January 2011

  • January 31, 2011
    Guest Post

    By Simon Lazarus, Public Policy Counsel for the National Senior Citizens Law Center, and author of the ACS Issue Brief, "Mandatory Health Insurance: Is it Constitutional?"
    Today's decision in Florida federal district court striking down the Affordable Care Act in its entirety would effectively shred the Constitution as it has been interpreted, applied, and endorsed across a broad ideological spectrum for the last three-quarters of a century - since the New Deal - and, actually, dating back to Chief Justice John Marshall's expansive interpretations of the constitutional provisions directly at issue here. This decision, along with Judge Henry E. Hudson's recent decision to strike essential parts of the ACA, exhume the long-dead and discredited doctrines that the pre-New Deal Supreme Court deployed to overturn laws that prohibited child labor, prescribed minimum wage levels and maximum hours.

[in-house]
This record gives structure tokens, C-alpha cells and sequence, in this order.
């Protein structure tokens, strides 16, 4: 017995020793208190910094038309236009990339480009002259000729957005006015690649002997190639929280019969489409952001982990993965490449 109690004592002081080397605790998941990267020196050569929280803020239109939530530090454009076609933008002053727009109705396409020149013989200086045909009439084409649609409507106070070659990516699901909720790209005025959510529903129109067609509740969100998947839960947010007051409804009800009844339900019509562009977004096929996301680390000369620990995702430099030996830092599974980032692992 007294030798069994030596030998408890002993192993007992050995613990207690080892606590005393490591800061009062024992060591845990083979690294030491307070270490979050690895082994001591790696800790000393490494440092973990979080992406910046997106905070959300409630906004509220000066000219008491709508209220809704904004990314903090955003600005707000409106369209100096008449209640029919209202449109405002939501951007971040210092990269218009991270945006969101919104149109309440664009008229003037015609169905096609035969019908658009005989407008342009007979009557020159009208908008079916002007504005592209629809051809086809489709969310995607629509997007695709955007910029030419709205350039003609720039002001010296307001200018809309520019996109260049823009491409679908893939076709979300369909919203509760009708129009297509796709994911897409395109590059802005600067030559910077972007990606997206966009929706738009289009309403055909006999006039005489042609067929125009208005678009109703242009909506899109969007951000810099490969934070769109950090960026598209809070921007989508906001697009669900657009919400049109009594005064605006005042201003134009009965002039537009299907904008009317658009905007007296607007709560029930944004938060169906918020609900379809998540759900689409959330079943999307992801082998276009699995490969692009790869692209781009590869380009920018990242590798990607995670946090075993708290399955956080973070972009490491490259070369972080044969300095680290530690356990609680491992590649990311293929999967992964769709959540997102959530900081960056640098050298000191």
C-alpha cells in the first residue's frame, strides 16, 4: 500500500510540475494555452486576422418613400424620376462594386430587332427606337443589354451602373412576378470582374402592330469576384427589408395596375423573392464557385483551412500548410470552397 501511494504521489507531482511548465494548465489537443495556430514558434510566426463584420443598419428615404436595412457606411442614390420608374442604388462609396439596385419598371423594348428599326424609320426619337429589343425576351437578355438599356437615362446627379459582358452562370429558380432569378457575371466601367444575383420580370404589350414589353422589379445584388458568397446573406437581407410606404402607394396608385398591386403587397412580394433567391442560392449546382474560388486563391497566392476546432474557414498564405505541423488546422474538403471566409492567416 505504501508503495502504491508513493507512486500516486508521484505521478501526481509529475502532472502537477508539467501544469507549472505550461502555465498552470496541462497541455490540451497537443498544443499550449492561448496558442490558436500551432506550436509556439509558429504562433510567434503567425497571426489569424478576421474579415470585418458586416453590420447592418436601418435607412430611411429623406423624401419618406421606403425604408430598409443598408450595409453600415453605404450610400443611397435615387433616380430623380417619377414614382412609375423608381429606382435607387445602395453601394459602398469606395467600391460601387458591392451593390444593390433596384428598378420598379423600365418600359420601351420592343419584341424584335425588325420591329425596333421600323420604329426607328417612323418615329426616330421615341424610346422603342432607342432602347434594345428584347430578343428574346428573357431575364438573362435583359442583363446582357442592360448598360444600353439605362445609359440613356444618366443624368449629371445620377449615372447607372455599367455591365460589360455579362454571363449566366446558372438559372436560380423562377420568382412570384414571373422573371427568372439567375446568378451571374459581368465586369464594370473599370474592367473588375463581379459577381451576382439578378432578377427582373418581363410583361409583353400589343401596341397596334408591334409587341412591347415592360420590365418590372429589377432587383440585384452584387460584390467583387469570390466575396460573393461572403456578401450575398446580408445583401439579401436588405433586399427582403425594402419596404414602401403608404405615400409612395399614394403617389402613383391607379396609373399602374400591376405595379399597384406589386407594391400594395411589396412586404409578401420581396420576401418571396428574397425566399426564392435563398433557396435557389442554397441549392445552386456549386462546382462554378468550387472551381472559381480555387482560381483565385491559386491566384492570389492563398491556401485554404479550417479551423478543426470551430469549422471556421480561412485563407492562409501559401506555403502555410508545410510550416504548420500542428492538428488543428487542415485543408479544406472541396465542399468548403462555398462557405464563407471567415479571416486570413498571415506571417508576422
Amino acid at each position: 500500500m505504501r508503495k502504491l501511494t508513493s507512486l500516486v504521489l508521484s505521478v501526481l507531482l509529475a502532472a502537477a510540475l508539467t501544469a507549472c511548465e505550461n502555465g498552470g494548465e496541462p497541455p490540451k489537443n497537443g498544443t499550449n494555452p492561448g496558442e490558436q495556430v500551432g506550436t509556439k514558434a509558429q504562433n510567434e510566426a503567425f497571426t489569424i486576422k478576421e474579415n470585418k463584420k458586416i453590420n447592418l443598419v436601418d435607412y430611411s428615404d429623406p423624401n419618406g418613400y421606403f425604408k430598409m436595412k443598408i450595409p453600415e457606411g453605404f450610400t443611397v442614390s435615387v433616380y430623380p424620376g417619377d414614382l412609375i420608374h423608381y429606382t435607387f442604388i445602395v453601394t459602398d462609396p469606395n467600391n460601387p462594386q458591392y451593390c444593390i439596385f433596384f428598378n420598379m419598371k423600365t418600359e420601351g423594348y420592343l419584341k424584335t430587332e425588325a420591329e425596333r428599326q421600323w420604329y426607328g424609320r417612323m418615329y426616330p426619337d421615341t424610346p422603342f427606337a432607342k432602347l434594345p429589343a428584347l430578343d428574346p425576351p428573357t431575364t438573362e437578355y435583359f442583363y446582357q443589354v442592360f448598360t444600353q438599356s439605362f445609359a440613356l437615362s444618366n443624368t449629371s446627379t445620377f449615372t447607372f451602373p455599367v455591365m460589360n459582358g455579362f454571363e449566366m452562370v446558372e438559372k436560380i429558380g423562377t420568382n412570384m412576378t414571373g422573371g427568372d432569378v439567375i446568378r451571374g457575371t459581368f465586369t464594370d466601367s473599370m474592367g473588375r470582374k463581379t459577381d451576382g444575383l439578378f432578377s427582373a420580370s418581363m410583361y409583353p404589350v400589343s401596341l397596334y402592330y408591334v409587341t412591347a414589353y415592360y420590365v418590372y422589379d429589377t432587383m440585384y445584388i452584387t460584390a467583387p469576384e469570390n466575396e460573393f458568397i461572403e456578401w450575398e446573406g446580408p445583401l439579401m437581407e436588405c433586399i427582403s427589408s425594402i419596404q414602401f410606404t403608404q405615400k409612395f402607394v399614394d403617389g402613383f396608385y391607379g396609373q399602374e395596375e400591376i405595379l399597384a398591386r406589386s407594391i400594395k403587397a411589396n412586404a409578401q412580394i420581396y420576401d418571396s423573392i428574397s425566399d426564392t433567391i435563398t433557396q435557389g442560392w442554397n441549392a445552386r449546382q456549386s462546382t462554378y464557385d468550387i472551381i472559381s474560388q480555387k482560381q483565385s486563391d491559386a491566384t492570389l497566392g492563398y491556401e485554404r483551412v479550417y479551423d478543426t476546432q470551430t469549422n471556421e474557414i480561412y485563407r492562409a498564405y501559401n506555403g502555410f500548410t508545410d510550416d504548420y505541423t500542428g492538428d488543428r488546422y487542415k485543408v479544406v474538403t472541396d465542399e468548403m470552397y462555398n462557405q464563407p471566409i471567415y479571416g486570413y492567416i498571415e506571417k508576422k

Among those who have joined in rejecting the century-old, long-defunct decisions on which Judge Roger Vinson's decision rests, are Justices Scalia, Kennedy, and Chief Justice Roberts. They will have to twist their prior decisions and statements into pretzels in order to rule the individual mandate or other ACA provisions unconstitutional.


  • January 31, 2011

    President Barack Obama has nominated two highly qualified individuals to serve in key executive branch legal positions, and "policy disagreements with the president" are not cause for denying him his selections, The Washington Post editorial board writes.